Our bikes are conceived and designed for maximum rider benefit. That goes beyond just speed – our bikes are fast, of course, but we look for balanced performance.
We pay huge attention to every part of the ride, balancing often-contradictory requirements. For example, if you want a stiff frame, you need to use more material, either to make higher-volume tube sections or to make tube walls thicker. More material means more weight, so stiffness and weight are always a trade-off. It’s possible to use stronger materials, which let you use less material to get your bigger tubes, but that introduces the additional axis of cost.
It’s a similar story for aero features. A tube with a deep aero cross-section inevitably contains more material than a round tube. It’s a question of balancing the benefits of reducing drag against the weight penalty. Aero tubes are also stiffer along the long axis of their cross-section, which risks compromising frame comfort. We spend a lot of time testing and assessing all these axes of performance to achieve the ideal balance.
We pay particular attention to the ride quality. We very deliberately set out to achieve a feel comparable to the very best steel bikes of the mid 1980s, when steel was the dominant frame material. The geometry, feel and characteristics of the 753 Reynolds frames Mark rode as a pro left a lasting impression on him.
The SwiftCarbon genesis
That was the last generation of steel frames before aluminium, and then carbon fibre, took over as the primary material for high-end road bikes. But Mark was underwhelmed by most carbon fibre bikes, which drove the launch of SwiftCarbon. “My experience had always been not necessarily that good,” he explains. “Numb, slightly over engineered, or very unsettling, twitchy and nervous, hard and unforgiving. People without pre-carbon experience take the handling characteristics as a given for how bikes should feel. Having ridden some of the best steel bikes in the world I knew the benchmark for handling and ride quality was much higher.”
For Mark, carbon fibre had masses of unrealised potential. It was light, and strong, and could, in theory, deliver the best ride attributes of steel in a stiffer, lighter frame. It became our goal to create bikes that combined the undoubted weight and stiffness advantages of carbon with the lively, interactive ride quality of the best steel frames. We wanted comfort and confidence as well as stiffness and low weight – handling and acceleration to win races from frames you can ride all day.
The unique ride feel of a SwiftCarbon frame is such a fundamental part of our philosophy that we have a name for it – equipoise. Equipoise describes the confidence that a rider gets from being totally relaxed and comfortable on the bike. When a bike is predictable yet agile, stiff under power yet damps out road buzz, with spot-on fit for its intended purpose, you feel at home on it. A relaxed rider is an efficient rider, and an efficient rider is a faster rider. The feeling of confidence may be almost subconscious, but the speed will be clear to see.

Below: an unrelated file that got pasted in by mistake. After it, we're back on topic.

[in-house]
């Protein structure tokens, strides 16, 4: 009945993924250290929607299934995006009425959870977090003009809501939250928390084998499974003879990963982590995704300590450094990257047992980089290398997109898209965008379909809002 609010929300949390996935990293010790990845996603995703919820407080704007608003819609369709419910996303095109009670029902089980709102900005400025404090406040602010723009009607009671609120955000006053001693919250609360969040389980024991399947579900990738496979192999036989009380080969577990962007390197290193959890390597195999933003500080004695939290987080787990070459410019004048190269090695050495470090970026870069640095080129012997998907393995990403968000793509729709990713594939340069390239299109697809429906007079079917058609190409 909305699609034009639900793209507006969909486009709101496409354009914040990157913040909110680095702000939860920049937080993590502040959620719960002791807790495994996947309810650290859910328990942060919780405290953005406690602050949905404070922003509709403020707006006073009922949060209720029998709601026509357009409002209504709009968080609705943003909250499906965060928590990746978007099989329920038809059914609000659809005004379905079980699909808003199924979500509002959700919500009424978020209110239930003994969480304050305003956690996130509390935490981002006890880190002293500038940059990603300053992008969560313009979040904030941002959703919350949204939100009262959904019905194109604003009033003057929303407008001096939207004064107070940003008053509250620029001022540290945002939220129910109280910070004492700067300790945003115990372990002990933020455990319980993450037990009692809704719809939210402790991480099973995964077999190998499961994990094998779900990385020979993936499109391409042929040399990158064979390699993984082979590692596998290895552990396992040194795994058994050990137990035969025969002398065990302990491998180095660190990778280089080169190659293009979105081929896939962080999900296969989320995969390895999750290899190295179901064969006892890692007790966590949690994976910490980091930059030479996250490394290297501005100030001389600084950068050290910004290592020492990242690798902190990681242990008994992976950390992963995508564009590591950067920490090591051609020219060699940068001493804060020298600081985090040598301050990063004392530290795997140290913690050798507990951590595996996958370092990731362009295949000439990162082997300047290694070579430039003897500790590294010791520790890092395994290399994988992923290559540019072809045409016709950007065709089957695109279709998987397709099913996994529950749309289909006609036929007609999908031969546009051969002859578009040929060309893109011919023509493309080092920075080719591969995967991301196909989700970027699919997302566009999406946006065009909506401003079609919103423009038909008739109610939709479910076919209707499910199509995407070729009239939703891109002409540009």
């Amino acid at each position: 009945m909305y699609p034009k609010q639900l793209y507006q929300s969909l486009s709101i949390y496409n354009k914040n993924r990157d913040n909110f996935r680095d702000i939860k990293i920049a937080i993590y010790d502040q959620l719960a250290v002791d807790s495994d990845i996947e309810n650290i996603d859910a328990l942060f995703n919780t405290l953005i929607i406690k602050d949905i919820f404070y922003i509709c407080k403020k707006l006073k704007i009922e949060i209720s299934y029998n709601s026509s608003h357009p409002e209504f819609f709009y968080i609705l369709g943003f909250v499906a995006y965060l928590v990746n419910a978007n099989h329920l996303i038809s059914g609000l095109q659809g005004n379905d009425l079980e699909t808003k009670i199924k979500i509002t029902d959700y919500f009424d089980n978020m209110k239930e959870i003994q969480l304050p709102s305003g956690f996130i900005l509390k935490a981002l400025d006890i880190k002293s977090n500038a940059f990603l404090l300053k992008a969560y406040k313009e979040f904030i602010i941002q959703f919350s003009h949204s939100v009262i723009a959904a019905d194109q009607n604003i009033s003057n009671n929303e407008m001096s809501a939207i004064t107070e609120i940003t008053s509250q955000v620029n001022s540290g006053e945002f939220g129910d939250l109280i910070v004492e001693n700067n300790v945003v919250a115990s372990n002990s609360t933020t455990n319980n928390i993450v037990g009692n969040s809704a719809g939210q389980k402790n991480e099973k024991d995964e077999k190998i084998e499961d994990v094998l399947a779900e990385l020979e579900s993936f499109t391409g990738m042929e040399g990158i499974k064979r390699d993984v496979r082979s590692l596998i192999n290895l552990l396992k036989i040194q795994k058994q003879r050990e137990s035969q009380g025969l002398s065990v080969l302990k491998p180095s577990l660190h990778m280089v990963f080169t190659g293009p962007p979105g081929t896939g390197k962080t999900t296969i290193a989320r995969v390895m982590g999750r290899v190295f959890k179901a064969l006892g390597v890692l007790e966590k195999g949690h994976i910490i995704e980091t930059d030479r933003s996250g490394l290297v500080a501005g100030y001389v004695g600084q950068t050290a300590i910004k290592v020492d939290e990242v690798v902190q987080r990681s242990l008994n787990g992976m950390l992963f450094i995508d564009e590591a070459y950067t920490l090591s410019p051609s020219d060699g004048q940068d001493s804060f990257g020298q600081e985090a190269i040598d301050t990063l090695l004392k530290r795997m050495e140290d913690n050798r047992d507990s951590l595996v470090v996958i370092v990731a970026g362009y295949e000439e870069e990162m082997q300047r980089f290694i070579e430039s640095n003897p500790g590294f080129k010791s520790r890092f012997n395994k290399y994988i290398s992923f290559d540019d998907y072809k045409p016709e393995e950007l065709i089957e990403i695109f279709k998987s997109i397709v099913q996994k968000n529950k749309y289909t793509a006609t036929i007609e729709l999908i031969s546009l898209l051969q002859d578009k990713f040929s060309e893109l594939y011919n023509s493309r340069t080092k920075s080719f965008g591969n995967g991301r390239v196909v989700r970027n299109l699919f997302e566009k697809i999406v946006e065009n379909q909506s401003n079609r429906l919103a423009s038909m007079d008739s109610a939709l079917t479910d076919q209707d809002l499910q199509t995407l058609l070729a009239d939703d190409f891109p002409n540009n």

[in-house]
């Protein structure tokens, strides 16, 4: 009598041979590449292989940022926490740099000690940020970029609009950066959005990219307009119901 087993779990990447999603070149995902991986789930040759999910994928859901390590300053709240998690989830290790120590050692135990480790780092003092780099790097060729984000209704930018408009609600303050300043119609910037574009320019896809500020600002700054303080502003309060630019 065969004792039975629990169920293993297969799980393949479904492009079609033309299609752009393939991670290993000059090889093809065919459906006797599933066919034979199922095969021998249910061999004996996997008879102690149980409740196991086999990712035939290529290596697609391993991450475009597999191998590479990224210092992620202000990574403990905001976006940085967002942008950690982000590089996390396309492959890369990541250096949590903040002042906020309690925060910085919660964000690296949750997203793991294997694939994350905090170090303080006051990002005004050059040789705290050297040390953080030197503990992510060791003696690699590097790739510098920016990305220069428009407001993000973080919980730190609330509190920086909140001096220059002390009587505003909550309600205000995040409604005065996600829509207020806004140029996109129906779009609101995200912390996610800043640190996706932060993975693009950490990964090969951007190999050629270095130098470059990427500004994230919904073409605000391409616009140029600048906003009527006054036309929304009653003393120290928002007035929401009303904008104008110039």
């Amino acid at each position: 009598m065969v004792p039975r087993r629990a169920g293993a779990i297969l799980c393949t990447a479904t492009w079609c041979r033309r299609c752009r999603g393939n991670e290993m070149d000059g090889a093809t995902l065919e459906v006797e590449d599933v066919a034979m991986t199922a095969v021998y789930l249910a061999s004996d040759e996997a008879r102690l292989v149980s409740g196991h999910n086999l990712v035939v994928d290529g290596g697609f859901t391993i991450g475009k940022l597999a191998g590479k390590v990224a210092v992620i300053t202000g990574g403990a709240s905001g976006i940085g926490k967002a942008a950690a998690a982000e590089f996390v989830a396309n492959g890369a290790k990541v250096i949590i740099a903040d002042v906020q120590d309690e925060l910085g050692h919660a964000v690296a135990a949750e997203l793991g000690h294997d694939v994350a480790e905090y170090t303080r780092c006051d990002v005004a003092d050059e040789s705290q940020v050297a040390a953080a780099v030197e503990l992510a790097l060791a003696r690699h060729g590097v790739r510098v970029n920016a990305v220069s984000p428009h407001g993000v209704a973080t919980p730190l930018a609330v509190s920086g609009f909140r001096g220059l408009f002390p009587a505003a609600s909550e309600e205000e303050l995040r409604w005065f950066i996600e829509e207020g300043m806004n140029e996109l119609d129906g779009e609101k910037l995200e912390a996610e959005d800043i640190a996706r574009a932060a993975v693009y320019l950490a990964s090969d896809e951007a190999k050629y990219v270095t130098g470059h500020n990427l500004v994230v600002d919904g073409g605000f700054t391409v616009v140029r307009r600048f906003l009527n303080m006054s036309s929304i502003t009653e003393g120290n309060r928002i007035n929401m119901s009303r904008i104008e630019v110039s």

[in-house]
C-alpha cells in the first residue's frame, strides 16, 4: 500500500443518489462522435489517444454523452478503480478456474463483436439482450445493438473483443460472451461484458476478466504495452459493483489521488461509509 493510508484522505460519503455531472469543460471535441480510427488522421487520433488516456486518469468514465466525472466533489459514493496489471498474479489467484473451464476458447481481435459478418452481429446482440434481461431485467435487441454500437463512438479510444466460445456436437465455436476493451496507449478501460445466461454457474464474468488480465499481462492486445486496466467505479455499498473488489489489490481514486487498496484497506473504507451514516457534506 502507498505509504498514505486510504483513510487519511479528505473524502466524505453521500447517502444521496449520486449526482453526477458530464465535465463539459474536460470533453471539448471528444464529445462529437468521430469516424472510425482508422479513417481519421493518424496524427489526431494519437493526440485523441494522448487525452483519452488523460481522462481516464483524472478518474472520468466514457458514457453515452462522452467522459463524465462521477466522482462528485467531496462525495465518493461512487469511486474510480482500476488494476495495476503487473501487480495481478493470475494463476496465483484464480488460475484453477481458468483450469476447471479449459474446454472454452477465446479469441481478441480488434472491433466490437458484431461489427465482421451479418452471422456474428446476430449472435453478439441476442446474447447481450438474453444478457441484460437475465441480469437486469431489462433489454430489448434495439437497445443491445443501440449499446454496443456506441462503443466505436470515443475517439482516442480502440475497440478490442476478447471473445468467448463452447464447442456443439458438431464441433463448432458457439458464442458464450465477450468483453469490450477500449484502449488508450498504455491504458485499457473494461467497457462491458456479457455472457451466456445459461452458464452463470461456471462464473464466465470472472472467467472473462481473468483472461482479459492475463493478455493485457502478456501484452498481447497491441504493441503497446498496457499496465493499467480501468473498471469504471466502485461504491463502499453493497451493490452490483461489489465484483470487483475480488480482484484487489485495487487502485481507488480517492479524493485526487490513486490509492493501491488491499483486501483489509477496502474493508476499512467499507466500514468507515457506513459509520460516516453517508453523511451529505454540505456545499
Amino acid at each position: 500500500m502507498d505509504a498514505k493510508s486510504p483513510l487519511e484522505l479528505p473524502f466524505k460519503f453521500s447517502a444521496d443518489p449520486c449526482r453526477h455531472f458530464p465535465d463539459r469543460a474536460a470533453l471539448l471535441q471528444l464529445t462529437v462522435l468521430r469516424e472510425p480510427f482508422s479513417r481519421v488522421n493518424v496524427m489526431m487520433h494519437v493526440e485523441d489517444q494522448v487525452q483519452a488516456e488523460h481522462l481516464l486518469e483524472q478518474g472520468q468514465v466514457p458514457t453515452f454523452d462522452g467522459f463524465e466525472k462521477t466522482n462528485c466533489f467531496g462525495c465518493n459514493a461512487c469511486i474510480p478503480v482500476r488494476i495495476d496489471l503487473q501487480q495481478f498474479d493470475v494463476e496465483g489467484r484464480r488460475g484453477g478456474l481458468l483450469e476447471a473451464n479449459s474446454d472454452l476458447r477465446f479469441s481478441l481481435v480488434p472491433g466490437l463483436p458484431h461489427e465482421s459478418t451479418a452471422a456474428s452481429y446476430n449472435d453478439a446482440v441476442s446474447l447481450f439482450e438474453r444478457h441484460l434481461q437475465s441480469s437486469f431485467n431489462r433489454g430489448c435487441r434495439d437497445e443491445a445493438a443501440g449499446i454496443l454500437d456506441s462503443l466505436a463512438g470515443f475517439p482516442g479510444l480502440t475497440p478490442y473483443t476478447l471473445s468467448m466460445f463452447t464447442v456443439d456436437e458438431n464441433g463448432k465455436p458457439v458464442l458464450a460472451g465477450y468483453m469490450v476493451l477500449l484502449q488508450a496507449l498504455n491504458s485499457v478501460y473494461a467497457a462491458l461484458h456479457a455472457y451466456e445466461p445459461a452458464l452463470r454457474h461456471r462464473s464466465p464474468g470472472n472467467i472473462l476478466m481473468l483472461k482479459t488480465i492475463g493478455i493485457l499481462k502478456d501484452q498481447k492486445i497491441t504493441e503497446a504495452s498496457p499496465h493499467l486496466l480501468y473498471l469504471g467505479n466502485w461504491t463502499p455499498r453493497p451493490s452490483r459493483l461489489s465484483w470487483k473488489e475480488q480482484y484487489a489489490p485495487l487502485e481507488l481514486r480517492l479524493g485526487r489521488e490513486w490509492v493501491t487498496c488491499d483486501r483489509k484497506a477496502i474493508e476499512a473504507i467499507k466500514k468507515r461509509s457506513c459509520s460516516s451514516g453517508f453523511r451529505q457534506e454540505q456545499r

A unique balance
So how do we achieve this unique balance? With a lot of design, engineering and testing work. The key is to recognise that different parts of the frame are stressed in different ways, both in terms of direction and magnitude. In a hard sprint, for example, your efforts are trying to twist the bike along its length – the head tube is trying to go one way and the bottom bracket is trying to go the other way. Conversely, when you’re in the saddle, vibrations and shocks from the road are transmitted upwards and excessive vibration at the contact points makes for an uncomfortable, fatiguing ride – this must be minimised for greatest efficiency and speed.
This is where the balance comes in. We identify and quantify the stresses and loads at different parts of the frame, and use that knowledge to tune the construction of those zones. We work to enhance stiffness in the appropriate direction while maintaining a balance between stiffness and compliance. Using carbon fibre makes it possible to very finely adjust the characteristics of every part of the frame – the key is to do that while retaining a balanced whole.
An example is the contrast between the high-volume head and down tubes, bottom bracket area and deep chainstays, and the slender seatstays. The backbone of the frame is stiff to make the most of your power. The sections that support your seated weight are engineered for vibration control. It’s the best of both worlds.
All in the details
As well as frame construction, geometry and components have a big part to play. Some bikes have the back wheel pulled in for an ultra-short wheelbase, but we use a slightly longer back end. That adds comfort and stability, with the extra stiffness of the frame – especially in the head tube and bottom bracket – keeping the bike lively on climbs and accurate in turns. And we use 27.2mm seatposts – smaller-diameter posts flex more than large ones, giving an extra element of vibration control.
Our bikes also have a signature look, standing out in the bunch while remaining understated. And characteristic design details are carried across the range – a SwiftCarbon bike looks like a SwiftCarbon bike, whether it’s a road racer, TT bike or MTB. But the key element is, and always will be, the ride.
SwiftCarbon – feel the difference.